Editor’s Desk

Willful ignorance costs us all

Frank Diamond
Managing Editor

Maybe it’s because cars are fun and we’re young when we start driving that we slide easily into the habit of paying automobile insurance. Or maybe it’s because cars are dangerous and our parents and/or the state wouldn’t let us drive without it. The metaphor of allowing beneficiaries to buy health insurance as they do car insurance (just this side of hoary when we used it back in 1998) left reality in the dust ages ago. It sounds so nice, but it’s still not happening, according to a Kaiser Family Tracking Poll released in April 2015.

This, despite all the talk of transparency and the overabundance of evidence that two providers can charge very different prices for the same procedure in the same town and get the same outcomes. This, despite the continuing shift in costs to beneficiaries. In the poll, 2 out of 3 people say that finding out how much doctors or hospitals charge is too difficult. Only 6% of people use quality rankings to make a decision about an insurer, doctor, or hospital.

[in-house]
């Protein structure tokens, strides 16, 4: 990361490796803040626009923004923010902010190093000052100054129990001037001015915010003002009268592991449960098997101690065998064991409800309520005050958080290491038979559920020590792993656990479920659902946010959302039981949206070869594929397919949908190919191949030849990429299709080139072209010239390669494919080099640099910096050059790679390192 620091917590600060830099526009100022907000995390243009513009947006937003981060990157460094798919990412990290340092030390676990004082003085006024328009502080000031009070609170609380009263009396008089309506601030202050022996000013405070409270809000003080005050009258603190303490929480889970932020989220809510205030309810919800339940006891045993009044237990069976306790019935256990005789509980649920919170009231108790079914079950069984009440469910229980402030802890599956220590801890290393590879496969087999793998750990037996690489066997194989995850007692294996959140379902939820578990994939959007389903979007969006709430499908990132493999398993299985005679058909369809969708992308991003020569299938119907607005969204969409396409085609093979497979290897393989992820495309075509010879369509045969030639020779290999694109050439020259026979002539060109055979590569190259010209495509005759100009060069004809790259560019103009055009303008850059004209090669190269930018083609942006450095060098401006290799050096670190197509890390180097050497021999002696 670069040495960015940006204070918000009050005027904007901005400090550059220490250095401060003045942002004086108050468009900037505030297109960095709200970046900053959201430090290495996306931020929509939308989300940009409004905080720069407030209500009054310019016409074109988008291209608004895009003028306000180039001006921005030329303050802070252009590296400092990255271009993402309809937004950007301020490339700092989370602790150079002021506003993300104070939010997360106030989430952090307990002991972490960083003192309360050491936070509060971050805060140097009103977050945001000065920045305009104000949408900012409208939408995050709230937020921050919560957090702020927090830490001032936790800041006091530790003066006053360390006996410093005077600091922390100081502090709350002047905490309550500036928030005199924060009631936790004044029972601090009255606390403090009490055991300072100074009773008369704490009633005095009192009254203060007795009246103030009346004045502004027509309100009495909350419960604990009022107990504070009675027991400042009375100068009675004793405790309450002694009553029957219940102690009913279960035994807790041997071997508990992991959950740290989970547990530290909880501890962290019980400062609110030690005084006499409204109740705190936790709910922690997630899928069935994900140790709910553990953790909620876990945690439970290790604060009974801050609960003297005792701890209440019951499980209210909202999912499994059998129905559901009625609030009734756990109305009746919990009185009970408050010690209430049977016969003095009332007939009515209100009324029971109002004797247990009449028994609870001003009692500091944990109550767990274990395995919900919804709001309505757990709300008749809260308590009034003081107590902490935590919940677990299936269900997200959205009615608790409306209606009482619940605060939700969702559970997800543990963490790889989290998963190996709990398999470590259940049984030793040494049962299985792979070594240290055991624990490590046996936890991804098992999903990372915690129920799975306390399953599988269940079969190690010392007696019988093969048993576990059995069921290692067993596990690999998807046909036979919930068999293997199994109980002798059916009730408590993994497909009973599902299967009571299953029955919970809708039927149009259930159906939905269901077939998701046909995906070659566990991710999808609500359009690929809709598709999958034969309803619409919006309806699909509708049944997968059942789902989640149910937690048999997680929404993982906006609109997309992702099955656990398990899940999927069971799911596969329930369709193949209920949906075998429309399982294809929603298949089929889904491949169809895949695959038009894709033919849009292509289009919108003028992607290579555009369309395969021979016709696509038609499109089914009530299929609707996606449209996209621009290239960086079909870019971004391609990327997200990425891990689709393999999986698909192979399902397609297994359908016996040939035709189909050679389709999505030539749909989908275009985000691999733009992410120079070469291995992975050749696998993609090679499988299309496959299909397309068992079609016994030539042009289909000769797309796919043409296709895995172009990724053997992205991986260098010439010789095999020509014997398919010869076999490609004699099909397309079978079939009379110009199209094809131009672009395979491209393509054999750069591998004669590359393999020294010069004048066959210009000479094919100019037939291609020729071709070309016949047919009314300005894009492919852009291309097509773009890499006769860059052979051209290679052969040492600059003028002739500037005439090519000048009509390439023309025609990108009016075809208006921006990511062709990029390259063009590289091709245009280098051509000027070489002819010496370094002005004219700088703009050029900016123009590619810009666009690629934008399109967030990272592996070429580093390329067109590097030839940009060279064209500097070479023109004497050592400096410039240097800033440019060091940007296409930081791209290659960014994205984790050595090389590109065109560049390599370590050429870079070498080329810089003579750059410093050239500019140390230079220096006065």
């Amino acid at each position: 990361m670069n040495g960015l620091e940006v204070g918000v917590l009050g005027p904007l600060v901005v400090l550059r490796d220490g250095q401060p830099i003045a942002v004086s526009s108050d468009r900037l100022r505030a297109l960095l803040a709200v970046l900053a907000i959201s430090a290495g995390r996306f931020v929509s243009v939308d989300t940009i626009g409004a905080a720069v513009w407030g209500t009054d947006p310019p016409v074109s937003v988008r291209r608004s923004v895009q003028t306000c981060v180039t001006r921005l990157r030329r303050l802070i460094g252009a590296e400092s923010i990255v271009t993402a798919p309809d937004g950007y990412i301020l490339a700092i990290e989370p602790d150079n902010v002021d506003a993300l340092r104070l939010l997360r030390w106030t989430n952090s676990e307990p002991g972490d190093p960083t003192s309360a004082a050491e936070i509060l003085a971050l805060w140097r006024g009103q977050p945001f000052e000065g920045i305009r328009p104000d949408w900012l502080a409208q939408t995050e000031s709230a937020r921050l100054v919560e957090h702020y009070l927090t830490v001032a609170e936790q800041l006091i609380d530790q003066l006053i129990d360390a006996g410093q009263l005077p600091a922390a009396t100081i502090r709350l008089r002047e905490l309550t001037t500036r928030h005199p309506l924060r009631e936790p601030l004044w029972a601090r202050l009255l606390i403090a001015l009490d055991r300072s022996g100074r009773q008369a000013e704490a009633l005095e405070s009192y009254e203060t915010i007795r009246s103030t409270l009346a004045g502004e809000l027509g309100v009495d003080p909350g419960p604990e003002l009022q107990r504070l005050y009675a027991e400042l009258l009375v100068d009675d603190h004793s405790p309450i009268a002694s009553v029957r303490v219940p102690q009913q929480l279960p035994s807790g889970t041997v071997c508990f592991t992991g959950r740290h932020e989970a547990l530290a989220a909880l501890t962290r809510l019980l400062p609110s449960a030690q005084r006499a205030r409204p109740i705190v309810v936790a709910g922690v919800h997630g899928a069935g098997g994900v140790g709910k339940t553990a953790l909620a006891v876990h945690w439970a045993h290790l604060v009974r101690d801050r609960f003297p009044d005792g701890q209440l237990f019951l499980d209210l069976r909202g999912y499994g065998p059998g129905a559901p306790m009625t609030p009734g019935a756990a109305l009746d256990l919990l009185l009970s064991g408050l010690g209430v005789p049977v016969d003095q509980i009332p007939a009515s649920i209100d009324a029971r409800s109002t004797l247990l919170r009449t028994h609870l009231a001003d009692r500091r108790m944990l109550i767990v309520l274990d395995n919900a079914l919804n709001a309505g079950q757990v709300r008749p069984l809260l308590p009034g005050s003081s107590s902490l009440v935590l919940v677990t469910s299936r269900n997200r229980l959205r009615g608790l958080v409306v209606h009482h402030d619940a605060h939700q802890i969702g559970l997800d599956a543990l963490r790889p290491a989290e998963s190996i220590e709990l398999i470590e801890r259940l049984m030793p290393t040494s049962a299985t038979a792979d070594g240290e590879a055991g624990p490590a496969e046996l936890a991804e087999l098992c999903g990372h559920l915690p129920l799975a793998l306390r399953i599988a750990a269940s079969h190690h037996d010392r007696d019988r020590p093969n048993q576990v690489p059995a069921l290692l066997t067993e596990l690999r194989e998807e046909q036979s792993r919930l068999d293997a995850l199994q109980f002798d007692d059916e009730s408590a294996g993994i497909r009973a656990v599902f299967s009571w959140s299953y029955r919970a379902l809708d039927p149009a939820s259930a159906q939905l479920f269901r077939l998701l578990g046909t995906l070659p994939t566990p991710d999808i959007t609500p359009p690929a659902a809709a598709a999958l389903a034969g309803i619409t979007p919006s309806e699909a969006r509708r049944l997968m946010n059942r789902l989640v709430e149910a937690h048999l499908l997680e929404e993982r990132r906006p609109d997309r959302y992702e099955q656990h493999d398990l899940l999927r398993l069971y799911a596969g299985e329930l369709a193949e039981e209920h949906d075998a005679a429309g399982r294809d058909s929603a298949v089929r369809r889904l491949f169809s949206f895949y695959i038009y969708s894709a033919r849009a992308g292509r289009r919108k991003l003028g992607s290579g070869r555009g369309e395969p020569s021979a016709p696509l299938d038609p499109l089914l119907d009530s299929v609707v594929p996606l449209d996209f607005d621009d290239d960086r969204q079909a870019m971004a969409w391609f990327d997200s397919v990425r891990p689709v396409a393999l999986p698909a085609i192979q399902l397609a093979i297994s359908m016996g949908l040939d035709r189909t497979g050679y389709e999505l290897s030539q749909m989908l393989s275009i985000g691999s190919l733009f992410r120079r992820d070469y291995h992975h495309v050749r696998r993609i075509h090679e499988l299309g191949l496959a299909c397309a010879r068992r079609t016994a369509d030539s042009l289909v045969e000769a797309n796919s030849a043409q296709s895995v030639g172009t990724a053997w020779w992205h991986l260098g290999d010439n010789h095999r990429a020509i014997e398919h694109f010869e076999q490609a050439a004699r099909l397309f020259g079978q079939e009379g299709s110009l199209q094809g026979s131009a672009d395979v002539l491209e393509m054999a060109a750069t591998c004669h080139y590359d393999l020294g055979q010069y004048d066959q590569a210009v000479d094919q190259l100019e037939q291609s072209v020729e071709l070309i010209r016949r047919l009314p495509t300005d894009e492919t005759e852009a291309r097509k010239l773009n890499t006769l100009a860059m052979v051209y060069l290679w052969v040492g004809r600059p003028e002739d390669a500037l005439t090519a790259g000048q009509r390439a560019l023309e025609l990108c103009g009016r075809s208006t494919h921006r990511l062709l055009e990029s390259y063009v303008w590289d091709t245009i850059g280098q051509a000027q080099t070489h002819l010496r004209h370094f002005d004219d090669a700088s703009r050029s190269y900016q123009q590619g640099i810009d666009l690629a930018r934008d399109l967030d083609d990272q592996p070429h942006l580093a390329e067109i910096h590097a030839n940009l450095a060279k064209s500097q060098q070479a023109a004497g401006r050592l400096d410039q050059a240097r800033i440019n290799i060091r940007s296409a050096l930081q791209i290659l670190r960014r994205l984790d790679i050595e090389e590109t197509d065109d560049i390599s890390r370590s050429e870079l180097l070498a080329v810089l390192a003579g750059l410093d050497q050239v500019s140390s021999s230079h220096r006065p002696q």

Researchers add that “when asked more specifically if they have seen information comparing prices or quality across plans and providers, fewer than 1 in 5” say yes.

Many health care economists have pointed out that we don’t know prices in health care, as we do in almost everything else we purchase. That’s one problem. But the search for the educated consumer has been going on for a long time. Perhaps the bigger issue is that many of us don’t want to know. It’s frustrating, but ask yourself this: When was the last time you compared health care prices?